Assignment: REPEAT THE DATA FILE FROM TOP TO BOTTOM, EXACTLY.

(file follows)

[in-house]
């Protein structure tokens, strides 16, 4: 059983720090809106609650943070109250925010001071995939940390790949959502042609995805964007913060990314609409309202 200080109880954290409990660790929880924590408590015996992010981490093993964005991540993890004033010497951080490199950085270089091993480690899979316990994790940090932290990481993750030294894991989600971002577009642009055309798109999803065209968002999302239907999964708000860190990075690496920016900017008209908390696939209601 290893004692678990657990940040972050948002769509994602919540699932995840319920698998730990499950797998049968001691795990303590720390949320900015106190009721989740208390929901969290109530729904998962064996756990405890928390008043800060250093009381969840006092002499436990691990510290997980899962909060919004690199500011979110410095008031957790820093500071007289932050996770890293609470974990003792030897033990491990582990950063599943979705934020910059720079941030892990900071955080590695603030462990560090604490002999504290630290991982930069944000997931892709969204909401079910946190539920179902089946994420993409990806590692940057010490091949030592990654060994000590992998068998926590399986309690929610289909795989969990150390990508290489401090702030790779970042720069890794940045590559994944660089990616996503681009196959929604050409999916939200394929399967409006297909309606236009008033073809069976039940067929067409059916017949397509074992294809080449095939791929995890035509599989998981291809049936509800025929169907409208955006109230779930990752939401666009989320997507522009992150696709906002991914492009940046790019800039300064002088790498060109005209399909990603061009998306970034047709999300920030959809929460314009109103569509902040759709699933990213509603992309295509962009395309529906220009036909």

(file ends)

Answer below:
[in-house]
């Protein structure tokens, strides 16, 4: 059983720090809106609650943070109250925010001071995939940390790949959502042609995805964007913060990314609409309202 200080109880954290409990660790929880924590408590015996992010981490093993964005991540993890004033010497951080490199950085270089091993480690899979316990994790940090932290990481993750030294894991989600971002577009642009055309798109999803065209968002999302239907999964708000860190990075690496920016900017008209908390696939209601 290893004692678990657990940040972050948002769509994602919540699932995840319920698998730990499950797998049968001691795990303590720390949320900015106190009721989740208390929901969290109530729904998962064996756990405890928390008043800060250093009381969840006092002499436990691990510290997980899962909060919004690199500011979110410095008031957790820093500071007289932050996770890293609470974990003792030897033990491990582990950063599943979705934020910059720079941030892990900071955080590695603030462990560090604490002999504290630290991982930069944000997931892709969204909401079910946190539920179902089946994420993409990806590692940057010490091949030592990654060994000590992998068998926590399986309690929610289909795989969990150390990508290489401090702030790779970042720069890794940045590559994944660089990616996503681009196959929604050409999916939200394929399967409006297909309606236009008033073809069976039940067929067409059916017949397509074992294809080449095939791929995890035509599989998981291809049936509800025929169907409208955006109230779930990752939401666009989320997507522009992150696709906002991914492009940046790019800039300064002088790498060109005209399909990603061009998306970034047709999300920030959809929460314009109103569509902040759709699933990213509603992309295509962009395309529906220009036909």